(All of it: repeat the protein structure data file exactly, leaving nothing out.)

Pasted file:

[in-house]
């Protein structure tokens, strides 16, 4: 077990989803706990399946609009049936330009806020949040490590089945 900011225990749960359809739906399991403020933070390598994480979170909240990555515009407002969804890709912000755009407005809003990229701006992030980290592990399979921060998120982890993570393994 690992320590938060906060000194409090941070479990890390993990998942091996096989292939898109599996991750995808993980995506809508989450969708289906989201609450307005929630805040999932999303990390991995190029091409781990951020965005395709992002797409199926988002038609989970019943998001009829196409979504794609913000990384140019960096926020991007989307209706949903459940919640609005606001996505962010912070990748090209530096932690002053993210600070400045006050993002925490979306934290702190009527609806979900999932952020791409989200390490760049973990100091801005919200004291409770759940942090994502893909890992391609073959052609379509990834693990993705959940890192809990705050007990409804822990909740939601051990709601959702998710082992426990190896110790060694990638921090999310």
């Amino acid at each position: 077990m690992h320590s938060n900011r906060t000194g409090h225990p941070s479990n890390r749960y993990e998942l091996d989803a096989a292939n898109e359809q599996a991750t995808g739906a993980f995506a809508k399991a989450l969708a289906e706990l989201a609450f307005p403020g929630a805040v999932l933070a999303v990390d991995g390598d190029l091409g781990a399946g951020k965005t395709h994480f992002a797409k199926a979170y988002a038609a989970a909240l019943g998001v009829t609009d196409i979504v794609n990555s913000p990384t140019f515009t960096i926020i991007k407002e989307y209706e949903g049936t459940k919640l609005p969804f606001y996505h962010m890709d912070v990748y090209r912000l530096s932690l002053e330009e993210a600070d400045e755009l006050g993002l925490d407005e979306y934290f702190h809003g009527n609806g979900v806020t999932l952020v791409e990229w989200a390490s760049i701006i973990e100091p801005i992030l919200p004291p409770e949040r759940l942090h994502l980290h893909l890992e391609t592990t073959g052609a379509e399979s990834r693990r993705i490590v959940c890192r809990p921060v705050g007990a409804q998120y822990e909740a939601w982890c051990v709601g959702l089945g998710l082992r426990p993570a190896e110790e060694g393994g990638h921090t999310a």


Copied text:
[in-house]
């Protein structure tokens, strides 16, 4: 077990989803706990399946609009049936330009806020949040490590089945 900011225990749960359809739906399991403020933070390598994480979170909240990555515009407002969804890709912000755009407005809003990229701006992030980290592990399979921060998120982890993570393994 690992320590938060906060000194409090941070479990890390993990998942091996096989292939898109599996991750995808993980995506809508989450969708289906989201609450307005929630805040999932999303990390991995190029091409781990951020965005395709992002797409199926988002038609989970019943998001009829196409979504794609913000990384140019960096926020991007989307209706949903459940919640609005606001996505962010912070990748090209530096932690002053993210600070400045006050993002925490979306934290702190009527609806979900999932952020791409989200390490760049973990100091801005919200004291409770759940942090994502893909890992391609073959052609379509990834693990993705959940890192809990705050007990409804822990909740939601051990709601959702998710082992426990190896110790060694990638921090999310």
């Amino acid at each position: 077990m690992h320590s938060n900011r906060t000194g409090h225990p941070s479990n890390r749960y993990e998942l091996d989803a096989a292939n898109e359809q599996a991750t995808g739906a993980f995506a809508k399991a989450l969708a289906e706990l989201a609450f307005p403020g929630a805040v999932l933070a999303v990390d991995g390598d190029l091409g781990a399946g951020k965005t395709h994480f992002a797409k199926a979170y988002a038609a989970a909240l019943g998001v009829t609009d196409i979504v794609n990555s913000p990384t140019f515009t960096i926020i991007k407002e989307y209706e949903g049936t459940k919640l609005p969804f606001y996505h962010m890709d912070v990748y090209r912000l530096s932690l002053e330009e993210a600070d400045e755009l006050g993002l925490d407005e979306y934290f702190h809003g009527n609806g979900v806020t999932l952020v791409e990229w989200a390490s760049i701006i973990e100091p801005i992030l919200p004291p409770e949040r759940l942090h994502l980290h893909l890992e391609t592990t073959g052609a379509e399979s990834r693990r993705i490590v959940c890192r809990p921060v705050g007990a409804q998120y822990e909740a939601w982890c051990v709601g959702l089945g998710l082992r426990p993570a190896e110790e060694g393994g990638h921090t999310a």